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Corporate Jun 17, 2013

The Billionaire’s Apprentice: Tracing Rajat Gupta’s Icarus-like fall

By Uttara Choudhury

New York: Financial journalist Anita Raghavan's book, The Billionaire's Apprentice, is a fascinating account of the takedown of Galleon founder Raj Rajaratnam and the self-destruction of Rajat Gupta, who had reached the highest echelons of corporate America.

Gupta, 64, who remains free on appeal, has vigorously maintained his innocence. In October last year, he was sentenced to two years in prison by a Manhattan federal court for passing on illegal tips to Rajaratnam.

In Raghavan's book Sri Lankan hedge fund billionaire Rajaratnam comes off as a boorish scoundrel. He not only assiduously worked a network of tipsters inside large companies but was a fraud, even in small things. Applying for permission to build a second kitchen in his New York flat, he cited his need to adhere "to Jewish traditions." This "seemed a stretch for a Hindu," notes Raghavan.

We learn that Rajaratnam did job interviews at a topless club and required male traders who made bad bets to wear lingerie to work the next day. "Galleon traders who made bets and lost would be required to spend the day wearing lingerie," says the book.

Book cover for Anita Raghavan's 'The Billionaire's Apprentice.'

Book cover for Anita Raghavan's 'The Billionaire's Apprentice.'

We have a much more nuanced portrait of Gupta, the now disgraced former head of McKinsey & Co and Goldman Sachs director.

"Rajat Gupta was an icon to the Indian community. He was different from many of the Indians in the community in that he was assimilated - he waltzed out effortlessly between India and America, business and philanthropy. And I think it was a great disappointment to many that someone of his stature fell so low," Raghavan told Utah Public Radio.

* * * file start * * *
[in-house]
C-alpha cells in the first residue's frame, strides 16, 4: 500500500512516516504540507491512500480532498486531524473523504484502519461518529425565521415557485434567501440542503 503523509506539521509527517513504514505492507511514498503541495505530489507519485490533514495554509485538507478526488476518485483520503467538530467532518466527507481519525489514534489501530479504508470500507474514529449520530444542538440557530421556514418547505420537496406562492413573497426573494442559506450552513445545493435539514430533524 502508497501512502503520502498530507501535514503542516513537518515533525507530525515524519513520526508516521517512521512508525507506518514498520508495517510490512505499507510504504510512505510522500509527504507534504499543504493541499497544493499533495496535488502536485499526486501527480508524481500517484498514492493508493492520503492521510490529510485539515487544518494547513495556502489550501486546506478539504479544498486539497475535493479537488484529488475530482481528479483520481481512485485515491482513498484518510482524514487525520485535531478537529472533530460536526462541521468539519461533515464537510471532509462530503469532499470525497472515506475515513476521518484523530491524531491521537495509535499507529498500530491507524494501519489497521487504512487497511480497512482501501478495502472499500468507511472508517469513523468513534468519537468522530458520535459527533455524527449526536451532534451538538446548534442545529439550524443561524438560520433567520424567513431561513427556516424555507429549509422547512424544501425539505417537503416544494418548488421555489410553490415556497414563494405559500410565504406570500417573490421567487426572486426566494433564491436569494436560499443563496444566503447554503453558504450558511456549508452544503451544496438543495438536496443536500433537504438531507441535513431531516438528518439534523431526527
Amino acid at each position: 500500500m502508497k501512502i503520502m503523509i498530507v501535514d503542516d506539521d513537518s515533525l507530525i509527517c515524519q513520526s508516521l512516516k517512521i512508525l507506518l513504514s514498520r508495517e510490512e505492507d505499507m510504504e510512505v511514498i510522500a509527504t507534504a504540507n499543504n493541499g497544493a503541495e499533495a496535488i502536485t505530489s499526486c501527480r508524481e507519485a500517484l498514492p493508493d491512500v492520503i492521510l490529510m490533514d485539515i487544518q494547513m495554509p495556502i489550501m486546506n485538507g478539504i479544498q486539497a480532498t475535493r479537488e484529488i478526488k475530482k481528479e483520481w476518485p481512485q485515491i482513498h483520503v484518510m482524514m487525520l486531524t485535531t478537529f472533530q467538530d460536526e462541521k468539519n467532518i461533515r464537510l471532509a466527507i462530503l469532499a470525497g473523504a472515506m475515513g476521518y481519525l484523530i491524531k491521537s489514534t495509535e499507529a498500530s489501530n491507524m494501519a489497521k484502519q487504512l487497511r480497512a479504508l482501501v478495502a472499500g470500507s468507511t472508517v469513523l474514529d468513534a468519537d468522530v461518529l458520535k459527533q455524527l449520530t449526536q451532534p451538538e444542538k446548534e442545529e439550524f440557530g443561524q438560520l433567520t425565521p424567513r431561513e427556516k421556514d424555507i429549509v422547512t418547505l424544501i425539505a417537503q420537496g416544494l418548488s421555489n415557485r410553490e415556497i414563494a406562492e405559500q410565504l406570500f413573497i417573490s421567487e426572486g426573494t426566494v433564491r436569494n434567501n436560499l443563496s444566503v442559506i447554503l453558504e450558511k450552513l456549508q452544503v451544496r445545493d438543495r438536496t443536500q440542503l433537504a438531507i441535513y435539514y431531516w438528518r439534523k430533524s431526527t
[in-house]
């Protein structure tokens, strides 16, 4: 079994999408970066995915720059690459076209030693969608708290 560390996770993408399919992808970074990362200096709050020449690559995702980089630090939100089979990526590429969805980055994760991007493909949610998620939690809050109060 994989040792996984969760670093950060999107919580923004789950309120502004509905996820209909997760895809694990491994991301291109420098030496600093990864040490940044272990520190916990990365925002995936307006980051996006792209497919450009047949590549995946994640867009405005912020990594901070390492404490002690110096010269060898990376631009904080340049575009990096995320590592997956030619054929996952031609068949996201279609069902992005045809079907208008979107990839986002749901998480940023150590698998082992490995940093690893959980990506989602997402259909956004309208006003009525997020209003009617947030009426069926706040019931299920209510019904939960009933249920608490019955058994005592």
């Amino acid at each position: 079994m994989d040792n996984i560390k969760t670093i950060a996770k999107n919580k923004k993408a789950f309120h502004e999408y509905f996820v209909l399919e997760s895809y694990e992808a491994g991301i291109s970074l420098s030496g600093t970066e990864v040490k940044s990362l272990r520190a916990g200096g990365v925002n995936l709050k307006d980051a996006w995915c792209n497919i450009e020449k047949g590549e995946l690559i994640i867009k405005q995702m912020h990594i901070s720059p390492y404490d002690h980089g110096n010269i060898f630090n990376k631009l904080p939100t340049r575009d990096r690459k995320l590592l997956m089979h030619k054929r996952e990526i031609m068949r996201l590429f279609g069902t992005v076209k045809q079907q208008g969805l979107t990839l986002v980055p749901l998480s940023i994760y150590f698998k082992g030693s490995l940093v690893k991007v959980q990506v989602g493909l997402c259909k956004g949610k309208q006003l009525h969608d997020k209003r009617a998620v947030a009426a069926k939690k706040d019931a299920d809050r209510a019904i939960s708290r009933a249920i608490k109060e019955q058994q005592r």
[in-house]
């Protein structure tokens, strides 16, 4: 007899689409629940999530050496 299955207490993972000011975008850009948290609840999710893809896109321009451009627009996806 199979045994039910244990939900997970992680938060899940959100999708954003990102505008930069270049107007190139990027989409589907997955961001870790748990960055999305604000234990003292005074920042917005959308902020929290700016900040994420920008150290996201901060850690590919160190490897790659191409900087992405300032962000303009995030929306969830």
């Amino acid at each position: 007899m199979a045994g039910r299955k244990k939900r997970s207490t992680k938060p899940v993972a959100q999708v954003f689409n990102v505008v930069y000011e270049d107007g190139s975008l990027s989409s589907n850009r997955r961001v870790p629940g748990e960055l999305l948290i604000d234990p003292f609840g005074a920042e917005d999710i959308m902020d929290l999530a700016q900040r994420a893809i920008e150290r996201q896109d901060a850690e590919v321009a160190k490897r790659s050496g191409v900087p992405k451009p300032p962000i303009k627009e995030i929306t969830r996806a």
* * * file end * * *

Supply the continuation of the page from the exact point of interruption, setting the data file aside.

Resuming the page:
Until he was in his mid-50s, Gupta lived an exemplary life. His journalist father was a prominent freedom fighter and had been jailed by the British. He died when Gupta was 15. His mother was a teacher.

Gupta studied at the Indian Institute of Technology in Delhi and moved to the US in 1971 to study in Harvard Business School on a scholarship. Two years later, he joined the largely white, clubby McKinsey & Company. He lived frugally and saved to support his brother and sister back home in India. He owned two cheap shirts, "one to wash and one to iron for the next day". Within a year, he had sent enough money home for his siblings to build a house. In 1994, at the age of 45, Gupta became the first non-Westerner to lead the blue blooded consultancy firm.

How could Gupta get into business with a boorish trader who was known for giving Super Bowl parties filled with scantily clad women? Why would one of the most revered CEO's of his generation, who retired with a fortune worth $100 million, show such bad judgment. Raghavan's book suggests Gupta created pressures for himself by running with an elite circle of billionaires.

"While Gupta departed McKinsey with a fortune, he was now mingling with a crowd that included Bill Gates, Henry Kravis and Henry M Paulson Jr, then Goldman's chief executive, with whom he traveled to Indonesia to see the Komodo dragons. For many of these men, $100 million was not rich; it was simply the price to play. If Gupta wanted to compete on the same level as Stephen A. Schwarzman, who would go on to give $100 million to the New York Public Library, or Sandy Weill, whom he knew from the Weill Cornell Medical College board, he had to be a billionaire," says the book.